Every business on the planet has an impact. And it could probably be argued that any sustainability report, corporate social responsibility initiative or impressive-sounding emissions reduction target is an exercise in damage limitation, stakeholder obfuscation, or corporate window-dressing.
As Assaad Razzouk, the unabashedly cynical chief executive of Singapore-based renewables firm Sindicatum, and creator of the Angry Clean Energy Guy podcast series, told Eco-Business: “Every company, from the supermarkets burying us in plastic, to the consumer goods companies hiding behind the Roundtable on Sustainable Palm Oil, to the shopping malls freezing us with 16 degrees Celsius air-con, to banks who can’t look beyond their 12-month bonus cycles—it’s profits before people and planet for all of them.”
But even if Razzouk’s view of corporate ethics is correct, and there is, as Eco-Business correspondent Zafirah Zein has written, no such thing as sustainable capitalism or sustainable business, there are individuals who are genuinely trying to turn their companies into better corporate citizens—in a region on track to achieve few if any of the United Nations’ Sustainable Development Goals.
Razzouk sits on the Eco-Business executive board, and was part of the selection process for The Eco-Business A-List, this publication’s inaugural assessment of the most influential corporate sustainability officers in Asia Pacific.
Eco-Business asked the region’s sustainability community to nominate people who should be in The Eco-Business A-List for what they have achieved over the last 12 months. We asked, who are the personalities who have moved the needle within their business, raised the bar for their industries, and tried to make the corporations less harmful for people and planet?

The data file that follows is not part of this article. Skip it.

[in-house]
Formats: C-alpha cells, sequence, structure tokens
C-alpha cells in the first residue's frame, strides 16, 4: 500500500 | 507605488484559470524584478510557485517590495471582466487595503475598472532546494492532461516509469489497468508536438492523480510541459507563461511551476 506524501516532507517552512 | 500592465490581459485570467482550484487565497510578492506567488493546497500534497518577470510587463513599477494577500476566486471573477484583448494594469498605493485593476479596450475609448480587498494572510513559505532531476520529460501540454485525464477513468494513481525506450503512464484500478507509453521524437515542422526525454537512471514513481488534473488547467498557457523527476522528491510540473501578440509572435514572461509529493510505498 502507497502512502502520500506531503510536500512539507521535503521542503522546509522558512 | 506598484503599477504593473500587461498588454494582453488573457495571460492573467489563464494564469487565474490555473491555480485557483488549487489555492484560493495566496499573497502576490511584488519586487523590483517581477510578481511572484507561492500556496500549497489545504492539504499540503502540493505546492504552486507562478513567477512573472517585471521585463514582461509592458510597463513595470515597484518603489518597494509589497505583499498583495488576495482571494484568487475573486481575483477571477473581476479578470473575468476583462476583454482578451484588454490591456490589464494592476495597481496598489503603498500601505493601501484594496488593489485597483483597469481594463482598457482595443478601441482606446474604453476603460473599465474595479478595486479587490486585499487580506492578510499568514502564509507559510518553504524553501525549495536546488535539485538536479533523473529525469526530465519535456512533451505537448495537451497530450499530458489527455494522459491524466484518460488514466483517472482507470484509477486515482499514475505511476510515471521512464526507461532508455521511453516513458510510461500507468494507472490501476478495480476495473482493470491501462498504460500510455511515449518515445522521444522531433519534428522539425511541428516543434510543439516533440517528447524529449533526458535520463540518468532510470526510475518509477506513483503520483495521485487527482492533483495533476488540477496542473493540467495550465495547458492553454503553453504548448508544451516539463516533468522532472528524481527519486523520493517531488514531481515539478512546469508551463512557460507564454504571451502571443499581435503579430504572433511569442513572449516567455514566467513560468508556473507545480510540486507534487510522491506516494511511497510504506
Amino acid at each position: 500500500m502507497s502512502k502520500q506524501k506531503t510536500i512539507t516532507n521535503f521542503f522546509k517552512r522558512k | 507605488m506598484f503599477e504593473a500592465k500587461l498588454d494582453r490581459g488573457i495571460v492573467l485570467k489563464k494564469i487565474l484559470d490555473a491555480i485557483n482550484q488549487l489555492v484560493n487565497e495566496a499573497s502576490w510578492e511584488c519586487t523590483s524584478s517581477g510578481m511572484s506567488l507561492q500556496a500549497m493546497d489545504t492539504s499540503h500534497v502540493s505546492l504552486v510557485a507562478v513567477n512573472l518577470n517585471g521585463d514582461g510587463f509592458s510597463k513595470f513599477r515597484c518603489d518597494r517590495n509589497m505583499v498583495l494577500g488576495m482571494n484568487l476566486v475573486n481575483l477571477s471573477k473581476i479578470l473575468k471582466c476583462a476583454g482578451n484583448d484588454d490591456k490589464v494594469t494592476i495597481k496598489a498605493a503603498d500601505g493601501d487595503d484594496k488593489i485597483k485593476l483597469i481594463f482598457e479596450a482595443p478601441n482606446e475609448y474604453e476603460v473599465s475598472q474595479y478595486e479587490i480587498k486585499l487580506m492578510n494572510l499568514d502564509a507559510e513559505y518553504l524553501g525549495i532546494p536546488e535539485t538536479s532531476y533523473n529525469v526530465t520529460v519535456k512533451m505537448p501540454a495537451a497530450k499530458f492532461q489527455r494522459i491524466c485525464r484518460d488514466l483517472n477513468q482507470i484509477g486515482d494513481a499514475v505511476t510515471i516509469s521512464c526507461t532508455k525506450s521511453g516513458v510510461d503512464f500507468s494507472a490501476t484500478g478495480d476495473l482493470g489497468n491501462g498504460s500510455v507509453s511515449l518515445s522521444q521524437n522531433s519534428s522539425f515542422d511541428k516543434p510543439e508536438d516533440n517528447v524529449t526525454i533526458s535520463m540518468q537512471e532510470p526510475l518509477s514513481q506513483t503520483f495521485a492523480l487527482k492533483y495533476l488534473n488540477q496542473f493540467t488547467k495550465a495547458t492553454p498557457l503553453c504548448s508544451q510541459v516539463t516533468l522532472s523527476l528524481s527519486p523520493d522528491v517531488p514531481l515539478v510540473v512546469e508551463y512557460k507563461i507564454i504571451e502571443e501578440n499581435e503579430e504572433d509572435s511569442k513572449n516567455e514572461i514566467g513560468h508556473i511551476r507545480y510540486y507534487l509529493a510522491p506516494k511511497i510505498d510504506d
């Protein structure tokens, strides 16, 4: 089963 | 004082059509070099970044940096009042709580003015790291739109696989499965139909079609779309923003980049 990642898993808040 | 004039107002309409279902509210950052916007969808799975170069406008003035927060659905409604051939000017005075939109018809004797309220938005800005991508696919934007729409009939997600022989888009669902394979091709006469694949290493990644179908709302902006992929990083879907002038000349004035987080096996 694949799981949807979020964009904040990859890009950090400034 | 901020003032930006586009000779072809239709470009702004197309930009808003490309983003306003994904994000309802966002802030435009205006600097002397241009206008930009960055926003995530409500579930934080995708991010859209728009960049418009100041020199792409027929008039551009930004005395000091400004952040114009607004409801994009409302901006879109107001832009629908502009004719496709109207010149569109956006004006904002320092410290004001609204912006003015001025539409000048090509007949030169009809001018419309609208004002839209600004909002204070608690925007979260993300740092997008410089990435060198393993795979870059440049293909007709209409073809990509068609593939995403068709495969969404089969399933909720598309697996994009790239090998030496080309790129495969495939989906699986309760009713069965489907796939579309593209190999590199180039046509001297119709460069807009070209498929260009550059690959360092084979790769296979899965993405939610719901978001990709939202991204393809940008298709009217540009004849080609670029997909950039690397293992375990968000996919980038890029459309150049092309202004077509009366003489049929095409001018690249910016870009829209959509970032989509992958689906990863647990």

After we reveal our A-Listers, there will be disagreement, debate, maybe even outrage. It was suggested by some on our judging panel—the Eco-Business editorial team and executive board—that to include anyone from the palm oil sector sent the wrong message, and undermined the credibility of this project. Our readers in Malaysia and Indonesia would have something to say about that.
Some who were nominated did not make the cut because it was deemed too soon for a credible case to be made for their employers. Singapore’s banks, for instance, have only just started to decarbonise their lending portfolios. Some have said they will stop funding coal, but still haven’t.
With those considerations in mind, here are the executives that Eco-Business has selected for the first Eco-Business A-List, which were revealed at the Eco-Business 10th Anniversary Gala dinner in Singapore on November 29.
Esther An, chief sustainability officer, City Developments Limited
It is sometimes said that Esther An is Singapore’s sustainability scene.
The city-state’s most ubiquitous CSO has spoken at more than 80 events (including 12 overseas—yes, she carbon offsets her flights) in nine months of this year, spreading the green gospel (and the well-rehearsed potted history of CDL’s sustainability journey) to anyone who has the pleasure of crossing her path.